noun (plural gumbos)
1.1(In Cajun cooking) a spicy chicken or seafood soup thickened typically with okra or rice.
- This Aberdonian favourite specialises in seafood recipes from around the world - gumbos, chowders, fishcakes, the works - using every imaginable fresh Scottish seafood, including halibut, sole, wolf fish, turbot, lobster and crab.
- Madame tried both the chicken and fish gumbos and remarked on the totally different tastes that the Cajun cuisine could produce in them.
- The common basis of all gumbos is the roux, a roughly equal combination of flour and fat cooked until very nearly burnt; it is the dark smoky roux that gives the gumbo its colour and flavour.
3North American A fine, clayey soil that becomes sticky and impervious when wet.
- A high pressure front carries dark clouds, and we risk becoming mired in gumbo if the weather doesn't hold up.
- For a place so famous for its roads, Chaco is connected to the modern world tenuously at best: The only access is over washboard dirt roads that can turn to gumbo after a storm.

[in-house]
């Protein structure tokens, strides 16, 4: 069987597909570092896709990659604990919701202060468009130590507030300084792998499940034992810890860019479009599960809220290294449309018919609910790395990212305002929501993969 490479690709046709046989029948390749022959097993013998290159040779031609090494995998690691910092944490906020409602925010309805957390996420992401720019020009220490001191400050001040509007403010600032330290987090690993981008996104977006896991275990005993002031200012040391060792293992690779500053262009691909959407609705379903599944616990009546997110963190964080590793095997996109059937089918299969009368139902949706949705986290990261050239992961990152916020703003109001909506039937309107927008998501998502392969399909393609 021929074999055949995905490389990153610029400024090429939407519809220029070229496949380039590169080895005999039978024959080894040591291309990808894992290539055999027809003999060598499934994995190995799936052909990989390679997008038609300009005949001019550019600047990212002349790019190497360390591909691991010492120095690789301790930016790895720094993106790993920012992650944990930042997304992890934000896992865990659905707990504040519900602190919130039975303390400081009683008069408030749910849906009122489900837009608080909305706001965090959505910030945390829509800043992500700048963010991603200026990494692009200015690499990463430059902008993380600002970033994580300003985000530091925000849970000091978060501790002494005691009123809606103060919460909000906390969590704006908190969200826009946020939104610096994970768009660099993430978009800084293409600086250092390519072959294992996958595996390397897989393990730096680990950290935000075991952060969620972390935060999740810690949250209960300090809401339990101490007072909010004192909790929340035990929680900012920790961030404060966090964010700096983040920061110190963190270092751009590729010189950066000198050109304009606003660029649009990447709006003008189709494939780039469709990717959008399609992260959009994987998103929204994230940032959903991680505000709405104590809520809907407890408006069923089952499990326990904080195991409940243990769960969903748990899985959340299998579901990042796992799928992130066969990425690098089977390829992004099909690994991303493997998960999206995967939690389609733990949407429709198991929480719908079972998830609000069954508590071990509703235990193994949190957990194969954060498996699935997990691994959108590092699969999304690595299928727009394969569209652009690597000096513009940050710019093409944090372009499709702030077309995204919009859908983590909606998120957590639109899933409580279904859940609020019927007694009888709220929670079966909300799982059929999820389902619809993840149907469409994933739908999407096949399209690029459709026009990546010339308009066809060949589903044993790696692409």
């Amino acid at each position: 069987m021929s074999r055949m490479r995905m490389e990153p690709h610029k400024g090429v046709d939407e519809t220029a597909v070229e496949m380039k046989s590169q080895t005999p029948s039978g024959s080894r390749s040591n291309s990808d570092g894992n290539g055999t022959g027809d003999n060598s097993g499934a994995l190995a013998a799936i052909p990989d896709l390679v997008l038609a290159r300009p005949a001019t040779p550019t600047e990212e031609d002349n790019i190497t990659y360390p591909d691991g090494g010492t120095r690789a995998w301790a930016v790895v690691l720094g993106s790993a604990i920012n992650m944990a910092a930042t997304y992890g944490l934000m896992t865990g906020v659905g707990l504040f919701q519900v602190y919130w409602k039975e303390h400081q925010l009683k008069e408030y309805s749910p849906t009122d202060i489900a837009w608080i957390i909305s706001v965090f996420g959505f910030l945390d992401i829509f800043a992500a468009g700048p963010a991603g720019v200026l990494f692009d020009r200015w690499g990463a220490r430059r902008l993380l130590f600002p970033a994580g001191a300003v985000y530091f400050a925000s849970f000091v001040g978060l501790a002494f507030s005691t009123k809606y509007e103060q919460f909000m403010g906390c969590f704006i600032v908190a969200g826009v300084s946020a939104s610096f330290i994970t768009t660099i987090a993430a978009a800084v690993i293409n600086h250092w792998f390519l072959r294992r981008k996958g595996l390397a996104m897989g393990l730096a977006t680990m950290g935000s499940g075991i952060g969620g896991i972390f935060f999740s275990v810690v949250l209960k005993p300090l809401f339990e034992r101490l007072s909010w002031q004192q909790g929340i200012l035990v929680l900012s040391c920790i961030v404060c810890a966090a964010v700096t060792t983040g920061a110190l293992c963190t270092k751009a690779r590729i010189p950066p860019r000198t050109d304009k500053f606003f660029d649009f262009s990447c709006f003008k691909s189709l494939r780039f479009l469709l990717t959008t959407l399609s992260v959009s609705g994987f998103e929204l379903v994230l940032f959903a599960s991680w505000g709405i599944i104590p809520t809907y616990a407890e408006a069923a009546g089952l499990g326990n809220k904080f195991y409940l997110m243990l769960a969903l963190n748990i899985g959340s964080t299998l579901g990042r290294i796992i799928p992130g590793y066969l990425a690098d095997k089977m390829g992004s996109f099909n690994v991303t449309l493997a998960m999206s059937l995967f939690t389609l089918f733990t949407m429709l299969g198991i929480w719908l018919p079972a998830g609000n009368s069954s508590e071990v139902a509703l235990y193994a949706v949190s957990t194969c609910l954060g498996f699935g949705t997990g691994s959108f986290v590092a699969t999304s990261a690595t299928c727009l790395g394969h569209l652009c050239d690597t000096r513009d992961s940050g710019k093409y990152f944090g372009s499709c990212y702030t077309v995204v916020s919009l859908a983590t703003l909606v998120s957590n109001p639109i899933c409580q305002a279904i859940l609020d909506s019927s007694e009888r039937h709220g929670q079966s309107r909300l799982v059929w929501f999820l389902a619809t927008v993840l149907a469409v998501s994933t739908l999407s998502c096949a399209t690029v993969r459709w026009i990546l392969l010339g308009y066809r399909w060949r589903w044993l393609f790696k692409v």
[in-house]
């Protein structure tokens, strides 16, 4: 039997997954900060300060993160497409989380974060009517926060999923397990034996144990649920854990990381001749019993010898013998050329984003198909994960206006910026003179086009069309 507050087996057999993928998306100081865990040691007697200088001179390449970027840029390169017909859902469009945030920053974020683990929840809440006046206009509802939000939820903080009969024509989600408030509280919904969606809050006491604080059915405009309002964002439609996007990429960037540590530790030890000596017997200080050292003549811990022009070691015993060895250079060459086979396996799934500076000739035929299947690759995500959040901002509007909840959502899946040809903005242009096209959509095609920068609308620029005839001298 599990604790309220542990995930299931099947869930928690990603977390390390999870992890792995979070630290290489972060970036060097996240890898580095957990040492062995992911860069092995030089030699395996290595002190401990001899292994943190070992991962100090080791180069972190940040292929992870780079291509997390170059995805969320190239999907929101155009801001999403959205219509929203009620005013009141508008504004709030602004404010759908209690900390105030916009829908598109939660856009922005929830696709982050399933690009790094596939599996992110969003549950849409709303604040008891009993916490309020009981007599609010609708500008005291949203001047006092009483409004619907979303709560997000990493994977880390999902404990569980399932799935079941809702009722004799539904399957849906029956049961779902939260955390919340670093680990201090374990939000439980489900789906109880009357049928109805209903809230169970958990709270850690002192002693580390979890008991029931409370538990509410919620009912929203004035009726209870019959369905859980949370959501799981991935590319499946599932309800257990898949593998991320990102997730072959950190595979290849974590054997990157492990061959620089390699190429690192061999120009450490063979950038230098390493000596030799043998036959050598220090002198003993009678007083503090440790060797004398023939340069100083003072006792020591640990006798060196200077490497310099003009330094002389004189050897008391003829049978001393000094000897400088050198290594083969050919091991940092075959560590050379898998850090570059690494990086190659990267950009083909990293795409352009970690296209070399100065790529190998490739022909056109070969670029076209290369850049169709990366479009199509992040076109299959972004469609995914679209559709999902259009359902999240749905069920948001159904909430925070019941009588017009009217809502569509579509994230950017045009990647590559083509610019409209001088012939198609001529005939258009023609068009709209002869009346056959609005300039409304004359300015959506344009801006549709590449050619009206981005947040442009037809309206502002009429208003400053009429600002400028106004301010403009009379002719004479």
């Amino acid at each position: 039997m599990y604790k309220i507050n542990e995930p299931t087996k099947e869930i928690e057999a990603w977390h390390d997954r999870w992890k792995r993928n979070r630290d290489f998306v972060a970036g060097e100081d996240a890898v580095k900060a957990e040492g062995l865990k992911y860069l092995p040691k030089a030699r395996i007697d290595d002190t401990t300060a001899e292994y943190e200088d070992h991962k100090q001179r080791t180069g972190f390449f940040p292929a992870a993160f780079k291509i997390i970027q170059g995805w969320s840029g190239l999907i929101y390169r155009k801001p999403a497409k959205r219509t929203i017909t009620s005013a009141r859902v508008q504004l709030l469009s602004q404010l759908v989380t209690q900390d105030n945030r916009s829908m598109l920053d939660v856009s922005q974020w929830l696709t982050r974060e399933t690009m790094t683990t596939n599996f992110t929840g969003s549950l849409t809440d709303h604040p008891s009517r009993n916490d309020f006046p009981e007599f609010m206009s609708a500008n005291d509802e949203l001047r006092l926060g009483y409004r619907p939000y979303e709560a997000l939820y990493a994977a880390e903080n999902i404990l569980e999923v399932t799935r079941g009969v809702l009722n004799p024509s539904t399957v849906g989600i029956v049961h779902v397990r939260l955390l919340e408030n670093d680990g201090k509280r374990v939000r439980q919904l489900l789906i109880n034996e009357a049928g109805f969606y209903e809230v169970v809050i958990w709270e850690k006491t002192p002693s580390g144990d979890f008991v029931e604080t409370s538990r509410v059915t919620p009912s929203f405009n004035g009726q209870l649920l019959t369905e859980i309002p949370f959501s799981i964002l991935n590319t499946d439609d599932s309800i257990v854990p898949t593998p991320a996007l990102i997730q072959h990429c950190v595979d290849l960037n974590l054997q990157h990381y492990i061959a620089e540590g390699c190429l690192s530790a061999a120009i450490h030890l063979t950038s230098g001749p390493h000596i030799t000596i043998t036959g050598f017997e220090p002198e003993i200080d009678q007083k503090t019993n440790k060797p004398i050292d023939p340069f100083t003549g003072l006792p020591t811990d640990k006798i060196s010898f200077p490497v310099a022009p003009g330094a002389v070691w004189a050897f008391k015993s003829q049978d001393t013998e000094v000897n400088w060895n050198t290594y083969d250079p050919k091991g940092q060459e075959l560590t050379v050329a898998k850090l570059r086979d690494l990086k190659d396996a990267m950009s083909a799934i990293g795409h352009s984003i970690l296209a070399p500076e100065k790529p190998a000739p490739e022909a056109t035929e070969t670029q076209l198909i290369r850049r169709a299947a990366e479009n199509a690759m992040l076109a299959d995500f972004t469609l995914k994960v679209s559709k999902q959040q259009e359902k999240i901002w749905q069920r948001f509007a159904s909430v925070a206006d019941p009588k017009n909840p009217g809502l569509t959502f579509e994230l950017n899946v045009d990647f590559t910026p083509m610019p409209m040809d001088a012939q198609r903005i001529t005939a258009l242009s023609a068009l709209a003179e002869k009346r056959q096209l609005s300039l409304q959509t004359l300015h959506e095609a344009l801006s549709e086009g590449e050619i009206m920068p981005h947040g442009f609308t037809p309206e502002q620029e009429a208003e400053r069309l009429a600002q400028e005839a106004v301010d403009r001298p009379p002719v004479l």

- We slogged around looking for suicidal prairie dogs and learned that hills and gumbo can overcome the best four-wheel drive trucks.
4A type of Cajun music consisting of a lively blend of styles and sounds: New Orleans syncopated gumbo
More example sentences
- All it is is a gumbo of different musical styles that I like and mixed up and thrown together.
- Using the musical traditions of Quebec as their starting point, they bolt on jazz, Cajun and even Latin influences to create an infectious gumbo of sounds and rhythms.
- With the tracks largely bereft of melody or theme, Villalobos dives ever more deeply into percussive gumbo and leaves accessible hooks behind.
Early 19th century: from the Angolan word kingombo 'okra'.
Words that rhyme with gumboColombo, dumbo, jumbo, mumbo-jumbo, umbo
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